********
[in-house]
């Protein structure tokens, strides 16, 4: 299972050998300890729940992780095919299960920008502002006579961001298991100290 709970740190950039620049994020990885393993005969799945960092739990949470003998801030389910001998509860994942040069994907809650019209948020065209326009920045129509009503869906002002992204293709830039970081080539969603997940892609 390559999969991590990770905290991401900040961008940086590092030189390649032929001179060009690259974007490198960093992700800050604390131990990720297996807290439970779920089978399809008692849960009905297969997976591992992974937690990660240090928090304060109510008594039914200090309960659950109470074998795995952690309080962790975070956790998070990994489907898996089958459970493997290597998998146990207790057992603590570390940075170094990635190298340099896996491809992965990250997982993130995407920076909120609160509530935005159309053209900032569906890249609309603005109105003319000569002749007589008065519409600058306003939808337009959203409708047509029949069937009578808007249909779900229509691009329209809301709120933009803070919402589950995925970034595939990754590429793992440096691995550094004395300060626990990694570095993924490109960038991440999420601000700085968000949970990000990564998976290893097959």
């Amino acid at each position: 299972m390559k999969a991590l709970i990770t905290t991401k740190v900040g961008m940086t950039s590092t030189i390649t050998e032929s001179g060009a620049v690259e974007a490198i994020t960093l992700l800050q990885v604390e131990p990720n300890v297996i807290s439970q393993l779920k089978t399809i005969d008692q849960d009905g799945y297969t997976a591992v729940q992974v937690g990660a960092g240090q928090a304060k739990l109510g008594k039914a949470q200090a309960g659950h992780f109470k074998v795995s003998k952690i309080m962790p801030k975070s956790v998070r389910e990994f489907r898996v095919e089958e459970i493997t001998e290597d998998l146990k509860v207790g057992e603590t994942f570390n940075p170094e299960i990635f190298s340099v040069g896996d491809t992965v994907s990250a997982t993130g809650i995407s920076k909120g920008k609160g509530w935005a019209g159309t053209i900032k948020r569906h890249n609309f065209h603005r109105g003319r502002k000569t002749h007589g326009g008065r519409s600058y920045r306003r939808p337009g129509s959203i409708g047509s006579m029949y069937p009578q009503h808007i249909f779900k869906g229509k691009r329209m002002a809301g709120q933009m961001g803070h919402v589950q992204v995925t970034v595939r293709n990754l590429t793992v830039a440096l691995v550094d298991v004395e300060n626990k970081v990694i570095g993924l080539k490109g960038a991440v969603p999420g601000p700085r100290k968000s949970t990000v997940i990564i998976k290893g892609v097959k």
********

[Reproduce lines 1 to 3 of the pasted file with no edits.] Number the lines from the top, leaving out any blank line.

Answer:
[in-house]
């Protein structure tokens, strides 16, 4: 299972050998300890729940992780095919299960920008502002006579961001298991100290 709970740190950039620049994020990885393993005969799945960092739990949470003998801030389910001998509860994942040069994907809650019209948020065209326009920045129509009503869906002002992204293709830039970081080539969603997940892609 390559999969991590990770905290991401900040961008940086590092030189390649032929001179060009690259974007490198960093992700800050604390131990990720297996807290439970779920089978399809008692849960009905297969997976591992992974937690990660240090928090304060109510008594039914200090309960659950109470074998795995952690309080962790975070956790998070990994489907898996089958459970493997290597998998146990207790057992603590570390940075170094990635190298340099896996491809992965990250997982993130995407920076909120609160509530935005159309053209900032569906890249609309603005109105003319000569002749007589008065519409600058306003939808337009959203409708047509029949069937009578808007249909779900229509691009329209809301709120933009803070919402589950995925970034595939990754590429793992440096691995550094004395300060626990990694570095993924490109960038991440999420601000700085968000949970990000990564998976290893097959």
């Amino acid at each position: 299972m390559k999969a991590l709970i990770t905290t991401k740190v900040g961008m940086t950039s590092t030189i390649t050998e032929s001179g060009a620049v690259e974007a490198i994020t960093l992700l800050q990885v604390e131990p990720n300890v297996i807290s439970q393993l779920k089978t399809i005969d008692q849960d009905g799945y297969t997976a591992v729940q992974v937690g990660a960092g240090q928090a304060k739990l109510g008594k039914a949470q200090a309960g659950h992780f109470k074998v795995s003998k952690i309080m962790p801030k975070s956790v998070r389910e990994f489907r898996v095919e089958e459970i493997t001998e290597d998998l146990k509860v207790g057992e603590t994942f570390n940075p170094e299960i990635f190298s340099v040069g896996d491809t992965v994907s990250a997982t993130g809650i995407s920076k909120g920008k609160g509530w935005a019209g159309t053209i900032k948020r569906h890249n609309f065209h603005r109105g003319r502002k000569t002749h007589g326009g008065r519409s600058y920045r306003r939808p337009g129509s959203i409708g047509s006579m029949y069937p009578q009503h808007i249909f779900k869906g229509k691009r329209m002002a809301g709120q933009m961001g803070h919402v589950q992204v995925t970034v595939r293709n990754l590429t793992v830039a440096l691995v550094d298991v004395e300060n626990k970081v990694i570095g993924l080539k490109g960038a991440v969603p999420g601000p700085r100290k968000s949970t990000v997940i990564i998976k290893g892609v097959k």